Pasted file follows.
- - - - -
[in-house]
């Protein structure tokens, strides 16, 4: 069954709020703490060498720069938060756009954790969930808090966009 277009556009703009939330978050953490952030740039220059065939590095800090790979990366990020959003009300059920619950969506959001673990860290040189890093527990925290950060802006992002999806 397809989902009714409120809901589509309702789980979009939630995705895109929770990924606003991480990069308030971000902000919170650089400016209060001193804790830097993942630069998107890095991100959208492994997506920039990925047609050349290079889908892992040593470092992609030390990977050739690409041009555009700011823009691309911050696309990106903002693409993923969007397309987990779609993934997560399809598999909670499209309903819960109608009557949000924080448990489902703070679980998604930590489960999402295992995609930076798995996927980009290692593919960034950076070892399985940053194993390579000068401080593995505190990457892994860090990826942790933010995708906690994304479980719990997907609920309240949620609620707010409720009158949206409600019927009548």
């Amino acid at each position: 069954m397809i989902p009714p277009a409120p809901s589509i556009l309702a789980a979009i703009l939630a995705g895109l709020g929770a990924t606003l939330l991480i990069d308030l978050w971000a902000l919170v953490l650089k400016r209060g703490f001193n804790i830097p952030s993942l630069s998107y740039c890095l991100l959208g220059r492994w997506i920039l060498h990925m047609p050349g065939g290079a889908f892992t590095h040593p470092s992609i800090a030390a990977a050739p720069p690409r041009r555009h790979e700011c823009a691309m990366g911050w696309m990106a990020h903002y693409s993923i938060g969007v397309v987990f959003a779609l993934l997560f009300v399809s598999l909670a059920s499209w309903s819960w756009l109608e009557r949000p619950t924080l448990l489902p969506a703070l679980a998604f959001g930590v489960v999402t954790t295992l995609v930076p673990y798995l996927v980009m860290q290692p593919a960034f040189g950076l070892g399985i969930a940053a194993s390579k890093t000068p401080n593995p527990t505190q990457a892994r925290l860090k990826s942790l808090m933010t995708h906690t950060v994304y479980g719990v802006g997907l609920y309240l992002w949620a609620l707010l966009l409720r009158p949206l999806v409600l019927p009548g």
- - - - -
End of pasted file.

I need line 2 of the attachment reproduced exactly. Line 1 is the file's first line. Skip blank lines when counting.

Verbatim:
């Protein structure tokens, strides 16, 4: 069954709020703490060498720069938060756009954790969930808090966009 277009556009703009939330978050953490952030740039220059065939590095800090790979990366990020959003009300059920619950969506959001673990860290040189890093527990925290950060802006992002999806 397809989902009714409120809901589509309702789980979009939630995705895109929770990924606003991480990069308030971000902000919170650089400016209060001193804790830097993942630069998107890095991100959208492994997506920039990925047609050349290079889908892992040593470092992609030390990977050739690409041009555009700011823009691309911050696309990106903002693409993923969007397309987990779609993934997560399809598999909670499209309903819960109608009557949000924080448990489902703070679980998604930590489960999402295992995609930076798995996927980009290692593919960034950076070892399985940053194993390579000068401080593995505190990457892994860090990826942790933010995708906690994304479980719990997907609920309240949620609620707010409720009158949206409600019927009548």